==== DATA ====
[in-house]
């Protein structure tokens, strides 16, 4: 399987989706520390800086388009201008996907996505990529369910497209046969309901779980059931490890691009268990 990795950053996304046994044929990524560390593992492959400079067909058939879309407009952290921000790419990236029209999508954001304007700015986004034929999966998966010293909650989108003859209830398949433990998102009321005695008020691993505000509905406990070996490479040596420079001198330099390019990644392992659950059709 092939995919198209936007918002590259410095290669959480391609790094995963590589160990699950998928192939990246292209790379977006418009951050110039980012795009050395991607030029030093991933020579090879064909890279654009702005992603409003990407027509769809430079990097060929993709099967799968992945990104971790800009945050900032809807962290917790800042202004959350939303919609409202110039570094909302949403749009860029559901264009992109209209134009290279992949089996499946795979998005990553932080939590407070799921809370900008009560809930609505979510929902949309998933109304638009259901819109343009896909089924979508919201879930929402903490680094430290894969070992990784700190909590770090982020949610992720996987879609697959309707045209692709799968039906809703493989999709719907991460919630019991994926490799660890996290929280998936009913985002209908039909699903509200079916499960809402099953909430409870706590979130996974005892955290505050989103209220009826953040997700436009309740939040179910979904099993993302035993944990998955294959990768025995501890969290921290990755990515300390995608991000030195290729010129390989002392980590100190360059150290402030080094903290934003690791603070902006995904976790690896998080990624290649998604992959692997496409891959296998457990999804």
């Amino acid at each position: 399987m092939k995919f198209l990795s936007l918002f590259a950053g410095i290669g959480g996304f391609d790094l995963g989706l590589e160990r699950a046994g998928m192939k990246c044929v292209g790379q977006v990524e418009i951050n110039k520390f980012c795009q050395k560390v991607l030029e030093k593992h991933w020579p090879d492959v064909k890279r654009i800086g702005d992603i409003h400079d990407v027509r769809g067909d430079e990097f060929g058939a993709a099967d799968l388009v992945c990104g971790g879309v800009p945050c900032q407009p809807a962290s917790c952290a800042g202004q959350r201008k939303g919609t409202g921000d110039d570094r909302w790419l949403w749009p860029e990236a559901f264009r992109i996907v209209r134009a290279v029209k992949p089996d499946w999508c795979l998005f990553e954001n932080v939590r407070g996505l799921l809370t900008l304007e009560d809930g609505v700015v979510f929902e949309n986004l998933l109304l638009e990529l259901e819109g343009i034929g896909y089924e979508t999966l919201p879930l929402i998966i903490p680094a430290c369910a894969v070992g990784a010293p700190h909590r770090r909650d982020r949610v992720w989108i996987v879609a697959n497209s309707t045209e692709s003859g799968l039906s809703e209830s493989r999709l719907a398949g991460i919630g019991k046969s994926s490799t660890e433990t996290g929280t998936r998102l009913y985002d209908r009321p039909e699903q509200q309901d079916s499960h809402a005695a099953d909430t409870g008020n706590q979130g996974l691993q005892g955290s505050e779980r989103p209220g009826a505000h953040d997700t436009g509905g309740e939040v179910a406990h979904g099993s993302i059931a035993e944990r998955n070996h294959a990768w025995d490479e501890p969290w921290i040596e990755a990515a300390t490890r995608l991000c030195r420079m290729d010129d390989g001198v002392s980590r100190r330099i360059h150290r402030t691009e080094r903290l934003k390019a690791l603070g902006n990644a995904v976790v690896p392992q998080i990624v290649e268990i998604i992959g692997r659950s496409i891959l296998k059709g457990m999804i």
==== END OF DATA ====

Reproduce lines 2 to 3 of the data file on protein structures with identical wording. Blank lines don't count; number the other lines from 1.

């Protein structure tokens, strides 16, 4: 399987989706520390800086388009201008996907996505990529369910497209046969309901779980059931490890691009268990 990795950053996304046994044929990524560390593992492959400079067909058939879309407009952290921000790419990236029209999508954001304007700015986004034929999966998966010293909650989108003859209830398949433990998102009321005695008020691993505000509905406990070996490479040596420079001198330099390019990644392992659950059709 092939995919198209936007918002590259410095290669959480391609790094995963590589160990699950998928192939990246292209790379977006418009951050110039980012795009050395991607030029030093991933020579090879064909890279654009702005992603409003990407027509769809430079990097060929993709099967799968992945990104971790800009945050900032809807962290917790800042202004959350939303919609409202110039570094909302949403749009860029559901264009992109209209134009290279992949089996499946795979998005990553932080939590407070799921809370900008009560809930609505979510929902949309998933109304638009259901819109343009896909089924979508919201879930929402903490680094430290894969070992990784700190909590770090982020949610992720996987879609697959309707045209692709799968039906809703493989999709719907991460919630019991994926490799660890996290929280998936009913985002209908039909699903509200079916499960809402099953909430409870706590979130996974005892955290505050989103209220009826953040997700436009309740939040179910979904099993993302035993944990998955294959990768025995501890969290921290990755990515300390995608991000030195290729010129390989002392980590100190360059150290402030080094903290934003690791603070902006995904976790690896998080990624290649998604992959692997496409891959296998457990999804």
């Amino acid at each position: 399987m092939k995919f198209l990795s936007l918002f590259a950053g410095i290669g959480g996304f391609d790094l995963g989706l590589e160990r699950a046994g998928m192939k990246c044929v292209g790379q977006v990524e418009i951050n110039k520390f980012c795009q050395k560390v991607l030029e030093k593992h991933w020579p090879d492959v064909k890279r654009i800086g702005d992603i409003h400079d990407v027509r769809g067909d430079e990097f060929g058939a993709a099967d799968l388009v992945c990104g971790g879309v800009p945050c900032q407009p809807a962290s917790c952290a800042g202004q959350r201008k939303g919609t409202g921000d110039d570094r909302w790419l949403w749009p860029e990236a559901f264009r992109i996907v209209r134009a290279v029209k992949p089996d499946w999508c795979l998005f990553e954001n932080v939590r407070g996505l799921l809370t900008l304007e009560d809930g609505v700015v979510f929902e949309n986004l998933l109304l638009e990529l259901e819109g343009i034929g896909y089924e979508t999966l919201p879930l929402i998966i903490p680094a430290c369910a894969v070992g990784a010293p700190h909590r770090r909650d982020r949610v992720w989108i996987v879609a697959n497209s309707t045209e692709s003859g799968l039906s809703e209830s493989r999709l719907a398949g991460i919630g019991k046969s994926s490799t660890e433990t996290g929280t998936r998102l009913y985002d209908r009321p039909e699903q509200q309901d079916s499960h809402a005695a099953d909430t409870g008020n706590q979130g996974l691993q005892g955290s505050e779980r989103p209220g009826a505000h953040d997700t436009g509905g309740e939040v179910a406990h979904g099993s993302i059931a035993e944990r998955n070996h294959a990768w025995d490479e501890p969290w921290i040596e990755a990515a300390t490890r995608l991000c030195r420079m290729d010129d390989g001198v002392s980590r100190r330099i360059h150290r402030t691009e080094r903290l934003k390019a690791l603070g902006n990644a995904v976790v690896p392992q998080i990624v290649e268990i998604i992959g692997r659950s496409i891959l296998k059709g457990m999804i």